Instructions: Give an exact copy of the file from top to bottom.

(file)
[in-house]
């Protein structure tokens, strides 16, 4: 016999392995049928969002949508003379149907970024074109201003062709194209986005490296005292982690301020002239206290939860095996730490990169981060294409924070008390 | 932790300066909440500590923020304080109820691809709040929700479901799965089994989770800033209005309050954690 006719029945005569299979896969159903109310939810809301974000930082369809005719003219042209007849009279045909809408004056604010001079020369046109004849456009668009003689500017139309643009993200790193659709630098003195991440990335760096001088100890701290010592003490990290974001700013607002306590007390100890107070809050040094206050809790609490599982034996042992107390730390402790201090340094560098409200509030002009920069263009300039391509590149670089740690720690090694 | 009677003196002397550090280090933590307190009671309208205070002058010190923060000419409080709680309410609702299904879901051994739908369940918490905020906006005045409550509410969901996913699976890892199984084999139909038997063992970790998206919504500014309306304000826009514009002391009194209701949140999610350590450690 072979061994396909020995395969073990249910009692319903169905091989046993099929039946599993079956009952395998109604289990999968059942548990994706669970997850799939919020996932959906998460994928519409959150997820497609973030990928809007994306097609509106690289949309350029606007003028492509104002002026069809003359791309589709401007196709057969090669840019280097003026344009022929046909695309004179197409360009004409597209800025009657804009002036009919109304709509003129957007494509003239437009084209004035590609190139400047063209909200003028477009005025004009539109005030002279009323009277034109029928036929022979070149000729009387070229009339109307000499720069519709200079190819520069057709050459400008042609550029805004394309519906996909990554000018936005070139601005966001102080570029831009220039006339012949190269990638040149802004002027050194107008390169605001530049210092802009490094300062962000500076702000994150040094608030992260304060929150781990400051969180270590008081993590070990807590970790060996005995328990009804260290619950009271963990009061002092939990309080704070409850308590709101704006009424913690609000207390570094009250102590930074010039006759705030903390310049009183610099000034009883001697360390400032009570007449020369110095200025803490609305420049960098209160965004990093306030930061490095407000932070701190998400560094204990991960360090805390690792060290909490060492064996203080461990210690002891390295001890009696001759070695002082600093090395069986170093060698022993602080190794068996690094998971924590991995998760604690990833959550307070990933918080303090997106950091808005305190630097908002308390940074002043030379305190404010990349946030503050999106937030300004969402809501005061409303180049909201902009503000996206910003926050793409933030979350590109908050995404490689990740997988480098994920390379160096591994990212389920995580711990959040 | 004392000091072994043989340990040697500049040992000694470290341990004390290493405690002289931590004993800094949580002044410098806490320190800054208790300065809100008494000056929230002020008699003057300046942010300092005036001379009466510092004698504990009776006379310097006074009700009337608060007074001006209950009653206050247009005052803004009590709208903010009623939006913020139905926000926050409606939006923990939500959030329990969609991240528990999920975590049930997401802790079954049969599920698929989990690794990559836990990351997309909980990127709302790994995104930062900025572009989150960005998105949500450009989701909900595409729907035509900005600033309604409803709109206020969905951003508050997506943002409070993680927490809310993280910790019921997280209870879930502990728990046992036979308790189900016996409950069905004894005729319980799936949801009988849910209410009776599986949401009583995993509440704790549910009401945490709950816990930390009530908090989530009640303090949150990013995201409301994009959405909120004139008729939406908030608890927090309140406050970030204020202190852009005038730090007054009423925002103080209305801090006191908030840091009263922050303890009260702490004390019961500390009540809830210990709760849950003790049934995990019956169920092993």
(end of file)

[in-house]
């Protein structure tokens, strides 16, 4: 016999392995049928969002949508003379149907970024074109201003062709194209986005490296005292982690301020002239206290939860095996730490990169981060294409924070008390 | 932790300066909440500590923020304080109820691809709040929700479901799965089994989770800033209005309050954690 006719029945005569299979896969159903109310939810809301974000930082369809005719003219042209007849009279045909809408004056604010001079020369046109004849456009668009003689500017139309643009993200790193659709630098003195991440990335760096001088100890701290010592003490990290974001700013607002306590007390100890107070809050040094206050809790609490599982034996042992107390730390402790201090340094560098409200509030002009920069263009300039391509590149670089740690720690090694 | 009677003196002397550090280090933590307190009671309208205070002058010190923060000419409080709680309410609702299904879901051994739908369940918490905020906006005045409550509410969901996913699976890892199984084999139909038997063992970790998206919504500014309306304000826009514009002391009194209701949140999610350590450690 072979061994396909020995395969073990249910009692319903169905091989046993099929039946599993079956009952395998109604289990999968059942548990994706669970997850799939919020996932959906998460994928519409959150997820497609973030990928809007994306097609509106690289949309350029606007003028492509104002002026069809003359791309589709401007196709057969090669840019280097003026344009022929046909695309004179197409360009004409597209800025009657804009002036009919109304709509003129957007494509003239437009084209004035590609190139400047063209909200003028477009005025004009539109005030002279009323009277034109029928036929022979070149000729009387070229009339109307000499720069519709200079190819520069057709050459400008042609550029805004394309519906996909990554000018936005070139601005966001102080570029831009220039006339012949190269990638040149802004002027050194107008390169605001530049210092802009490094300062962000500076702000994150040094608030992260304060929150781990400051969180270590008081993590070990807590970790060996005995328990009804260290619950009271963990009061002092939990309080704070409850308590709101704006009424913690609000207390570094009250102590930074010039006759705030903390310049009183610099000034009883001697360390400032009570007449020369110095200025803490609305420049960098209160965004990093306030930061490095407000932070701190998400560094204990991960360090805390690792060290909490060492064996203080461990210690002891390295001890009696001759070695002082600093090395069986170093060698022993602080190794068996690094998971924590991995998760604690990833959550307070990933918080303090997106950091808005305190630097908002308390940074002043030379305190404010990349946030503050999106937030300004969402809501005061409303180049909201902009503000996206910003926050793409933030979350590109908050995404490689990740997988480098994920390379160096591994990212389920995580711990959040 | 004392000091072994043989340990040697500049040992000694470290341990004390290493405690002289931590004993800094949580002044410098806490320190800054208790300065809100008494000056929230002020008699003057300046942010300092005036001379009466510092004698504990009776006379310097006074009700009337608060007074001006209950009653206050247009005052803004009590709208903010009623939006913020139905926000926050409606939006923990939500959030329990969609991240528990999920975590049930997401802790079954049969599920698929989990690794990559836990990351997309909980990127709302790994995104930062900025572009989150960005998105949500450009989701909900595409729907035509900005600033309604409803709109206020969905951003508050997506943002409070993680927490809310993280910790019921997280209870879930502990728990046992036979308790189900016996409950069905004894005729319980799936949801009988849910209410009776599986949401009583995993509440704790549910009401945490709950816990930390009530908090989530009640303090949150990013995201409301994009959405909120004139008729939406908030608890927090309140406050970030204020202190852009005038730090007054009423925002103080209305801090006191908030840091009263922050303890009260702490004390019961500390009540809830210990709760849950003790049934995990019956169920092993």